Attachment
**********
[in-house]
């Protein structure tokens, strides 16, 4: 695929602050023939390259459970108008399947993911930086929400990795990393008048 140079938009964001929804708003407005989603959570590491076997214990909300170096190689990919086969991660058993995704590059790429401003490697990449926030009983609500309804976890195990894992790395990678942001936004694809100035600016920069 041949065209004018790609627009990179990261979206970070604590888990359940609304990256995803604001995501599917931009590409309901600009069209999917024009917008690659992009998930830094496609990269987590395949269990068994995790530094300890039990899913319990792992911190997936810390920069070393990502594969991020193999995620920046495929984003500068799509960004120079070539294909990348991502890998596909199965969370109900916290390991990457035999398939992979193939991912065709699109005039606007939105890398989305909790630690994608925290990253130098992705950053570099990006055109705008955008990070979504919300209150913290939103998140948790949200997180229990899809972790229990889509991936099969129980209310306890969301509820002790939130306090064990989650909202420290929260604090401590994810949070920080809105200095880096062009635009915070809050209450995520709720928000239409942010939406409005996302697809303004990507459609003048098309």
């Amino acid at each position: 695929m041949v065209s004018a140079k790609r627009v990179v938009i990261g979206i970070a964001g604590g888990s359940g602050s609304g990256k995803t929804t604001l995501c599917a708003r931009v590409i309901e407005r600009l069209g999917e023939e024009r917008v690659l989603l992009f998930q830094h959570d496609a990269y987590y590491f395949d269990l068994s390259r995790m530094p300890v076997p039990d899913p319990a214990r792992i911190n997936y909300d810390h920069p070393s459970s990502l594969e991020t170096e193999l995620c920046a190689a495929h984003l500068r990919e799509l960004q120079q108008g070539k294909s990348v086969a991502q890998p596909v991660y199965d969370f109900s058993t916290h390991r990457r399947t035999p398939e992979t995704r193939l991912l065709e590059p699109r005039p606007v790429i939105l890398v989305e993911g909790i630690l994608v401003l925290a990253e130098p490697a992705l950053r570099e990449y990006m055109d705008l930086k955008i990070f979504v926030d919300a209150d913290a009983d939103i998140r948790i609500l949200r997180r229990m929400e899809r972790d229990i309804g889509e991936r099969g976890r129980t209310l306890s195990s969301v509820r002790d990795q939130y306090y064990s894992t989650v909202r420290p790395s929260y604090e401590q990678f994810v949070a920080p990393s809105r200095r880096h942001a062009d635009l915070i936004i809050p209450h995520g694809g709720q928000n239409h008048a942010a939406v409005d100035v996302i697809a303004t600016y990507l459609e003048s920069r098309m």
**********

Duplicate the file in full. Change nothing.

[in-house]
């Protein structure tokens, strides 16, 4: 695929602050023939390259459970108008399947993911930086929400990795990393008048 140079938009964001929804708003407005989603959570590491076997214990909300170096190689990919086969991660058993995704590059790429401003490697990449926030009983609500309804976890195990894992790395990678942001936004694809100035600016920069 041949065209004018790609627009990179990261979206970070604590888990359940609304990256995803604001995501599917931009590409309901600009069209999917024009917008690659992009998930830094496609990269987590395949269990068994995790530094300890039990899913319990792992911190997936810390920069070393990502594969991020193999995620920046495929984003500068799509960004120079070539294909990348991502890998596909199965969370109900916290390991990457035999398939992979193939991912065709699109005039606007939105890398989305909790630690994608925290990253130098992705950053570099990006055109705008955008990070979504919300209150913290939103998140948790949200997180229990899809972790229990889509991936099969129980209310306890969301509820002790939130306090064990989650909202420290929260604090401590994810949070920080809105200095880096062009635009915070809050209450995520709720928000239409942010939406409005996302697809303004990507459609003048098309």
């Amino acid at each position: 695929m041949v065209s004018a140079k790609r627009v990179v938009i990261g979206i970070a964001g604590g888990s359940g602050s609304g990256k995803t929804t604001l995501c599917a708003r931009v590409i309901e407005r600009l069209g999917e023939e024009r917008v690659l989603l992009f998930q830094h959570d496609a990269y987590y590491f395949d269990l068994s390259r995790m530094p300890v076997p039990d899913p319990a214990r792992i911190n997936y909300d810390h920069p070393s459970s990502l594969e991020t170096e193999l995620c920046a190689a495929h984003l500068r990919e799509l960004q120079q108008g070539k294909s990348v086969a991502q890998p596909v991660y199965d969370f109900s058993t916290h390991r990457r399947t035999p398939e992979t995704r193939l991912l065709e590059p699109r005039p606007v790429i939105l890398v989305e993911g909790i630690l994608v401003l925290a990253e130098p490697a992705l950053r570099e990449y990006m055109d705008l930086k955008i990070f979504v926030d919300a209150d913290a009983d939103i998140r948790i609500l949200r997180r229990m929400e899809r972790d229990i309804g889509e991936r099969g976890r129980t209310l306890s195990s969301v509820r002790d990795q939130y306090y064990s894992t989650v909202r420290p790395s929260y604090e401590q990678f994810v949070a920080p990393s809105r200095r880096h942001a062009d635009l915070i936004i809050p209450h995520g694809g709720q928000n239409h008048a942010a939406v409005d100035v996302i697809a303004t600016y990507l459609e003048s920069r098309m």